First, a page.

Treatment of early (stage I and II) head and neck
cancer: The oropharynx
INTRODUCTION — Cancers of the oropharynx are subgrouped according to their site of origin including the soft palate, tonsil, and base of the tongue Cancers involving the vallecula (a fold located between the base of tongue and the epiglottis) are also classified as oropharyngeal cancers Early stage cancers of the oropharynx are generally treated with radiation therapy. Although local control is similar with either surgery or radiation as primary modalities, surgical access may be difficult in these areas. In addition, functional status is often better after primary radiation than primary surgery. Only one small randomized trial directly compared radiation alone to surgery plus radiation for patients with oropharyngeal cancer, and no treatment differences were noted between the two groups By definition, patients with stage I and II disease have no evidence of nodal involvement. The management of the neck in patients with head and neck cancer and a clinically negative neck, including the role for neck dissection, is discussed separately. Those patients who fail to achieve local control are frequently eligible for salvage therapy, which is often similar for the different sites in the head and neck.
STAGING — Staging for tumors of the oropharynx is accomplished
according to the TNM staging system of the AJCC Differences in five year
survival rates for stages I through IV disease are illustrated by the
following data derived from the Surveillance, Epidemiology and End Results
(SEER) database of the National Cancer Institute between 1985 and 1991 ,
Since these data reflect unselected patients treated in general practice, they tend to be inferior to results reported in selected patients at experienced institutions.
SOFT PALATE CANCER — Early stage soft palate cancers may behave in a relatively indolent manner and remain in the early stages. Most patients do not have palpable cervical lymph nodes, but there is a significant correlation between tumor thickness and nodal disease. In one study of 39 patients, for example, none of the 24 lesions <2.86 mm were associated with cervical adenopathy, while all of the 15 lesions >3.12 mm had palpable adenopathy Patients with thicker lesions also had a worse prognosis.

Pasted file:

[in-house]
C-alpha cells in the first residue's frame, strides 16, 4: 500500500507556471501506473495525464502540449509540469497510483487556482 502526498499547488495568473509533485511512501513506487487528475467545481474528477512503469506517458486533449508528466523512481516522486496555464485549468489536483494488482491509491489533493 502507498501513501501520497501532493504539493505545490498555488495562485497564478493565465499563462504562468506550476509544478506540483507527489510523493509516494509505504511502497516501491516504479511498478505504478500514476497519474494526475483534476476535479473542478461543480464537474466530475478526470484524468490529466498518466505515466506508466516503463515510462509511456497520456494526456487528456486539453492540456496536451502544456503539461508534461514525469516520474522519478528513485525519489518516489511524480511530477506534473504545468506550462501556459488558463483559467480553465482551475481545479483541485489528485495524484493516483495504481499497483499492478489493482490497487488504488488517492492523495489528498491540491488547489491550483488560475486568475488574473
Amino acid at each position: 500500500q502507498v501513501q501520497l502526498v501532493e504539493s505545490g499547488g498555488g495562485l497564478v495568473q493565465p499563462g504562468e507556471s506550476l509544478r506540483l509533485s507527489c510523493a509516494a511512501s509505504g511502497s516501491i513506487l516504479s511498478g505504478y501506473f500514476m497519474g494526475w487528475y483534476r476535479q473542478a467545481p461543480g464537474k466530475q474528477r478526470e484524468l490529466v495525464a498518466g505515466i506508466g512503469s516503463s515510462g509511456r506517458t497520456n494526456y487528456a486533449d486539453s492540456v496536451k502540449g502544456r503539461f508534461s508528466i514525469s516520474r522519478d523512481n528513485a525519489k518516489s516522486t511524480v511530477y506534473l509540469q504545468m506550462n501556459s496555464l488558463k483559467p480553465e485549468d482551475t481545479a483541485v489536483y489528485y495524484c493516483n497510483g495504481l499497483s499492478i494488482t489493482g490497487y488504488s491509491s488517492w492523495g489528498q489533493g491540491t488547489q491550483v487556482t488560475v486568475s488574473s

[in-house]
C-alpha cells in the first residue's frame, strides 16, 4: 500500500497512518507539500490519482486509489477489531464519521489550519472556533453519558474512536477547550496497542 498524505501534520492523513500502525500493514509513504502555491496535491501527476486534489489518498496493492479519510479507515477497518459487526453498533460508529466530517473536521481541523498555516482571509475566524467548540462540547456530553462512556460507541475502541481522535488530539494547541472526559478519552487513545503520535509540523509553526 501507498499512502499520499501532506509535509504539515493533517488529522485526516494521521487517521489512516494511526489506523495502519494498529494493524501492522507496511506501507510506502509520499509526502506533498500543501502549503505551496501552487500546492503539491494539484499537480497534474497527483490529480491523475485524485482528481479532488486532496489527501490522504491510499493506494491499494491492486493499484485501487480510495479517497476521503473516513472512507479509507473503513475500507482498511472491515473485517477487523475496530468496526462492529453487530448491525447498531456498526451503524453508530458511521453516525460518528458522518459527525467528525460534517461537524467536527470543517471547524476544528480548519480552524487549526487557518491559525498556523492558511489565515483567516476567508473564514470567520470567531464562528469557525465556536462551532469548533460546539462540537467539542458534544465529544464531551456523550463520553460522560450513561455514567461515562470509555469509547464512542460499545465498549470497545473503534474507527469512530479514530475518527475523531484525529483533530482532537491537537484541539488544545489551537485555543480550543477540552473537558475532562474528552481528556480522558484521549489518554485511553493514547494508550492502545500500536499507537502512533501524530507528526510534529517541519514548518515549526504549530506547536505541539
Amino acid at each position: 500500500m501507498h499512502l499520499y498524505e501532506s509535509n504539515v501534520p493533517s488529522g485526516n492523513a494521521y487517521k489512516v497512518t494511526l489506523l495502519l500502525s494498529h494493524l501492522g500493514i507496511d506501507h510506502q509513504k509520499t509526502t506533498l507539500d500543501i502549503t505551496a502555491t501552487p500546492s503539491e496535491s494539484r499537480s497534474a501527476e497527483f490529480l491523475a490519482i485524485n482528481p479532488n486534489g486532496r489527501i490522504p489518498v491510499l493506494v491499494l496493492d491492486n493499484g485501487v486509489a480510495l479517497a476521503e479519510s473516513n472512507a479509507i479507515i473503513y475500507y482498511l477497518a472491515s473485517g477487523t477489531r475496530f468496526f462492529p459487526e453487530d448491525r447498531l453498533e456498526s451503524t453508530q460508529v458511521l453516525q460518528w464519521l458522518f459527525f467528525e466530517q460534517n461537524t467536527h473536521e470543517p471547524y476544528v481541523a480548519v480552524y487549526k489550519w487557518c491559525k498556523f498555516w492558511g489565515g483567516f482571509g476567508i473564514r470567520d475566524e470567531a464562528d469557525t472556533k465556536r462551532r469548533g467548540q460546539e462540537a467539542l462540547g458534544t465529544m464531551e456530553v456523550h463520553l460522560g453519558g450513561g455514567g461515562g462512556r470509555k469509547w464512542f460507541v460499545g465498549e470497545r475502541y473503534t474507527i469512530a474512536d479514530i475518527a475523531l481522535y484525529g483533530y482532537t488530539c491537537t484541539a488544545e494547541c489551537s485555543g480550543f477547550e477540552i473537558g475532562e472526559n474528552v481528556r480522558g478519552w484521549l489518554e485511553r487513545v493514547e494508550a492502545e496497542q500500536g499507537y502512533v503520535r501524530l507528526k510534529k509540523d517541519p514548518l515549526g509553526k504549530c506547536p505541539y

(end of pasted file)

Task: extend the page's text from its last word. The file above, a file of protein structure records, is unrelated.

Patients with early soft palate cancer are usually treated with radiotherapy delivered as external beam radiotherapy (EBRT), interstitial brachytherapy, or both. The use of prophylactic neck irradiation or observation remains controversial. The neck should be electively treated if the risk of occult metastatic disease exceeds 15 percent, given the poor prognosis with observation in this setting. If surgery is chosen for the primary tumor, then we recommend elective surgical treatment of the neck since even patients with early lesions and a negative neck are at risk for lymph node metastases. If EBRT is chosen for the primary tumor, the neck should be electively irradiated.
Radiotherapy — The initial volume includes the entire soft palate and adjacent pillars and the upper neck; EBRT is given using opposed lateral fields. Some institutions have suggested that, for well-lateralized lesions, elective nodal radiotherapy can be confined to the ipsilateral neck. The boost volume can be treated by EBRT, intraoral cone (performed prior to EBRT) or, in selected cases, interstitial brachytherapy. Our approach varies with tumor size (For T1 lesions, we administer 50 Gy in 25 fractions by EBRT plus 16 Gy in eight fractions boost by EBRT or 15 Gy in six fractions boost by intraoral cone.For T2 lesions, we administer 50 Gy in 25 fractions by EBRT plus 20 Gy in 10 fractions boost by EBRT. Some centers advocate the use of interstitial brachytherapy with iridium 192 in conjunction with EBRT for small soft palate lesions since this spares the major salivary glands and reduces the risk of xerostomia The EBRT dose is usually 50 Gy in 25 fractions, followed by a 15 to 30 Gy single plane implant.